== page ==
Finance Minister P Chidambaram has told US lawmakers of India’s concerns over the immigration Bill, calling the proposed legislation a non-tariff barrier.
Chidambaram met members of the House of Representatives and Senate in Washington on Thursday and told them the issue of temporary relocation of knowledge workers had been linked to the larger issue of immigration.
“The restrictions sought on knowledge workers amount to non-tariff barriers,” the finance minister was quoted in an official statement here.
The Bill, recently approved by the Senate, proposes an overhaul of US immigration law. It proposes an additional $5,000 a visa as fee for firms with 30-50 per cent of workforce on H1-B/L-1 visas and an additional $10,000 a visa for firms with half the employees on such visas. The H1-B/L1 documents are non-immigrant visas that allow US employers to temporarily employ foreign workers in specialty occupations.
The US side comprised co-chair of the House & India Caucus Joe Crowley from New York, Sandy Levin from Michigan, Erik Paulsen from Minnesota, John Larson from Connecticut and Ami Bera from California.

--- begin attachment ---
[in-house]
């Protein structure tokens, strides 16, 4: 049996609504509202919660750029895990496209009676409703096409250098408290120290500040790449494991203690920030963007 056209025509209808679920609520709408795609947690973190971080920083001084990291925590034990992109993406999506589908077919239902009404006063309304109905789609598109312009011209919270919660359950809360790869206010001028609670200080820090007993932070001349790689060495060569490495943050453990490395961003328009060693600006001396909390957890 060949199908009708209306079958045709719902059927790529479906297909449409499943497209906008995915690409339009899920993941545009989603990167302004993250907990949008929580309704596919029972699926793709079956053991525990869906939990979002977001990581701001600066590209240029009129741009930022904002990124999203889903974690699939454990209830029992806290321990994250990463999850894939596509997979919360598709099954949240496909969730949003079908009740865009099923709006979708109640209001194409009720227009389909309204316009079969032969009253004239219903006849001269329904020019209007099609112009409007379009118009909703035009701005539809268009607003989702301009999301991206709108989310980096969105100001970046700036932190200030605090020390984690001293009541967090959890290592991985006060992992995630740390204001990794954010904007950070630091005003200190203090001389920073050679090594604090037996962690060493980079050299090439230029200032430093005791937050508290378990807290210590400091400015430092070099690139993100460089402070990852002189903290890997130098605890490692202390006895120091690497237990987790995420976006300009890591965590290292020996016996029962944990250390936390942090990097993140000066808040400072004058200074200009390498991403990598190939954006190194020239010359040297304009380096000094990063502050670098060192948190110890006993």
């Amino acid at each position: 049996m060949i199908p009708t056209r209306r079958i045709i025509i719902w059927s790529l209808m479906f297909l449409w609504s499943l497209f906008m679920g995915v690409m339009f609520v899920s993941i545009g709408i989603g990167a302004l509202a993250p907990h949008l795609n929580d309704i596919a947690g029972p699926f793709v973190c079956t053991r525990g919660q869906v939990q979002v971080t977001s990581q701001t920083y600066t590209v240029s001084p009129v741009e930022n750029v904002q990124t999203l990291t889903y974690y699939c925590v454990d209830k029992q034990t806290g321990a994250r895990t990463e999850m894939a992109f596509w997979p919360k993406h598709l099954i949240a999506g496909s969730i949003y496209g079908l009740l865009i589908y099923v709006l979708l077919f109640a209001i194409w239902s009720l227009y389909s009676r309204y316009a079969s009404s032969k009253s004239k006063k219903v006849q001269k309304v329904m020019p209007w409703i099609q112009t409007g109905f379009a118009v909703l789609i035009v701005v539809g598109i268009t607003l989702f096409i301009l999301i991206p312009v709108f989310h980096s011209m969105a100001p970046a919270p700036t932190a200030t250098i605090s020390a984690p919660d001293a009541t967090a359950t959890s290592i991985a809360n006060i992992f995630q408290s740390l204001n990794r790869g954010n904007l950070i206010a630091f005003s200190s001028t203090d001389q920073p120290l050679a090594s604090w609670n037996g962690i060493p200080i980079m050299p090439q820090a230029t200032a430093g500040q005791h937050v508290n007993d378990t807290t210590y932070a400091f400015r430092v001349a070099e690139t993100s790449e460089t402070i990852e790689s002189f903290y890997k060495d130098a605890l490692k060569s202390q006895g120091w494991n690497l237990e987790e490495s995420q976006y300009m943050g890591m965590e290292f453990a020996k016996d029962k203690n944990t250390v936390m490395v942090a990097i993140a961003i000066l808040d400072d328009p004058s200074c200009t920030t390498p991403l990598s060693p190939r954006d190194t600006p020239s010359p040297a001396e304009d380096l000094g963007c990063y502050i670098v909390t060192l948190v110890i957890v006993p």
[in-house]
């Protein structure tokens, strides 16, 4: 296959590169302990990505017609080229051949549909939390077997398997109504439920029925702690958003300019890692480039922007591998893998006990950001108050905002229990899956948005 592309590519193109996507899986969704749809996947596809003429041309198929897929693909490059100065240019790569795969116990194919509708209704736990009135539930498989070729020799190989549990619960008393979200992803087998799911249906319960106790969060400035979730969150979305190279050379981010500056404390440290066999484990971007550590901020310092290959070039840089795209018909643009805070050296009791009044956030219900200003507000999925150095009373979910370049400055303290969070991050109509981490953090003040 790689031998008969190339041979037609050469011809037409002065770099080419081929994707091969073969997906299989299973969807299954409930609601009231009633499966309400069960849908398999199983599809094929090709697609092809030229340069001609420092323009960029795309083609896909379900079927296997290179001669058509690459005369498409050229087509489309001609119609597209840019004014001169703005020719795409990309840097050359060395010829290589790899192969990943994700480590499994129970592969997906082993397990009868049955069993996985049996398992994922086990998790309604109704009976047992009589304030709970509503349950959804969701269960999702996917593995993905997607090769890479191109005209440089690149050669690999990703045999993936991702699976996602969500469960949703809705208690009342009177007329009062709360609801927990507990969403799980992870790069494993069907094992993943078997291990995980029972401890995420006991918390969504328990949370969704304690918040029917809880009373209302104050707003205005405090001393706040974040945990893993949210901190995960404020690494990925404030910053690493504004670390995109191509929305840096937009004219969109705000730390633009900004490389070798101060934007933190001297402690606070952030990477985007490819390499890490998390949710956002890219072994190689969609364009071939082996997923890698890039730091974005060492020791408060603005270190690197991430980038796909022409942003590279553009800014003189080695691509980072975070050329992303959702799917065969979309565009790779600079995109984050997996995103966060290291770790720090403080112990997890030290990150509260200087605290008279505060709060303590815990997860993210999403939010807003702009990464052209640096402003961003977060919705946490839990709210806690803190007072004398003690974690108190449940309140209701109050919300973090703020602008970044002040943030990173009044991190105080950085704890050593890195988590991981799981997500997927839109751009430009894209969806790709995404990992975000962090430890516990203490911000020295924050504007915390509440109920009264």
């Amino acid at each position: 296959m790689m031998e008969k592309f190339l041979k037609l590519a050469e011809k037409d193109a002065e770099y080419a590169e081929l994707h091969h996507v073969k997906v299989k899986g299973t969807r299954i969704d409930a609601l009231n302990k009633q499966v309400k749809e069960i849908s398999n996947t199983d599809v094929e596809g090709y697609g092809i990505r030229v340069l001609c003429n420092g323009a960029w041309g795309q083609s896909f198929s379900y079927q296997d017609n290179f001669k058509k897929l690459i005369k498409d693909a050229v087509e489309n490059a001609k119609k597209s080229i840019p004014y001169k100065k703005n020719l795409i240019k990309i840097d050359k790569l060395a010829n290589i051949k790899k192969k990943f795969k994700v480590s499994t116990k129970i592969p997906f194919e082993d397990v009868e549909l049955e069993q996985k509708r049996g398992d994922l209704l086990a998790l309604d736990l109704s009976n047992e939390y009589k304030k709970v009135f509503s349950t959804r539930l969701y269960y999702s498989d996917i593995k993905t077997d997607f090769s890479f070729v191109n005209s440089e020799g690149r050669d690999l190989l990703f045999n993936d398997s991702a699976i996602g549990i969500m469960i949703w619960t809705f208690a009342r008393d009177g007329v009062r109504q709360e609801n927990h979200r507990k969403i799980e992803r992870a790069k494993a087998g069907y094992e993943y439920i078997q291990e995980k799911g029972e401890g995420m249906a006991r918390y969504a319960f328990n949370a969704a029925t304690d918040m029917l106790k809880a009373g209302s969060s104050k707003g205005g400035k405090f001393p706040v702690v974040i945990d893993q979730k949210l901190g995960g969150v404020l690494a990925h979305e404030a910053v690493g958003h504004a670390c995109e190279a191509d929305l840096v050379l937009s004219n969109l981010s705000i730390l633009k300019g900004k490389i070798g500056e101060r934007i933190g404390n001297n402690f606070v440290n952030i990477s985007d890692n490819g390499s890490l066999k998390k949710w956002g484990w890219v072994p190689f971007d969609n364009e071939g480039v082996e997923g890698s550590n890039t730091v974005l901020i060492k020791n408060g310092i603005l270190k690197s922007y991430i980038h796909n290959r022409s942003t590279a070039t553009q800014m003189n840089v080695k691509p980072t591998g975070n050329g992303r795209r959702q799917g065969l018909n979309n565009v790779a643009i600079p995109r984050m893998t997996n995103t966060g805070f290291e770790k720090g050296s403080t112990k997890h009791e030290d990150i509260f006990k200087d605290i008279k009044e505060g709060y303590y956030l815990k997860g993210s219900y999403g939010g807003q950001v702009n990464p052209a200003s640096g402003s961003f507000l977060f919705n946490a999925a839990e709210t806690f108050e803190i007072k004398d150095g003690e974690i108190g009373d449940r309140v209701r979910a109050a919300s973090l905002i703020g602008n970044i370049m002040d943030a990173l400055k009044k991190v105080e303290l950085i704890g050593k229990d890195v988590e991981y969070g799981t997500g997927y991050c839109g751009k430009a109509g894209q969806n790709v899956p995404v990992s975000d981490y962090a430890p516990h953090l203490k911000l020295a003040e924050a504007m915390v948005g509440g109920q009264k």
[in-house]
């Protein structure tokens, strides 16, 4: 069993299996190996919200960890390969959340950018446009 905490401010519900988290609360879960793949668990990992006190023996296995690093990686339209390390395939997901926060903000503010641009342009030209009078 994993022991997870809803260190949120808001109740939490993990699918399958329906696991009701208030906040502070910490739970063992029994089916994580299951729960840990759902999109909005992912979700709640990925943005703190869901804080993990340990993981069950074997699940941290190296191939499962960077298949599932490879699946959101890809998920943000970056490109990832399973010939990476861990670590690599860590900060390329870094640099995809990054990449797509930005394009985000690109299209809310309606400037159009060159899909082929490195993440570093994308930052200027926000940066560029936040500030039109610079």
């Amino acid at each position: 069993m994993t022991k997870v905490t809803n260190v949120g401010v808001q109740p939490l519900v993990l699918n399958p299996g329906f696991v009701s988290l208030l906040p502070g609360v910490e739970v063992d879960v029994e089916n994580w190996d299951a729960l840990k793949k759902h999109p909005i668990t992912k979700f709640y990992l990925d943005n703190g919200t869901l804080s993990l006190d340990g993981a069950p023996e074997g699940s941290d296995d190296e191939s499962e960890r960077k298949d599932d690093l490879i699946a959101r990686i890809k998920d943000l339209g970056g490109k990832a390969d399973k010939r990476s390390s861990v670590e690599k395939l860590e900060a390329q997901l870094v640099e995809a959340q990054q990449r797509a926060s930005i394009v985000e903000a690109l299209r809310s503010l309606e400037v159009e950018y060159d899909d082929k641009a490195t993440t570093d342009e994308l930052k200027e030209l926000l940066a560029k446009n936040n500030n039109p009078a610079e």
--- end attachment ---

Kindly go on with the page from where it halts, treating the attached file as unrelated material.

The minister reiterated there was close cooperation between the two countries in security and defence, and the civil nuclear pact was a milestone.
He said Indian law affirms intellectual property rights and the process of granting compulsory licence and patent registration were World Trade Organisation-compliant and subject to judicial review.
The minister stressed the importance of India becoming a manufacturing hub for meeting its domestic needs and for re-balancing the global economy.
The members of Congress spoke of their interest in promoting India-US relations and advancing mutually beneficial cooperation.
The minister held discussions with Senators Mark Warner of Virginia and John Cornyn of Texas, co-chairs of the Senate India Caucus.
Representatives of Walmart, which made a major change in its top ranks in India, called on the minister.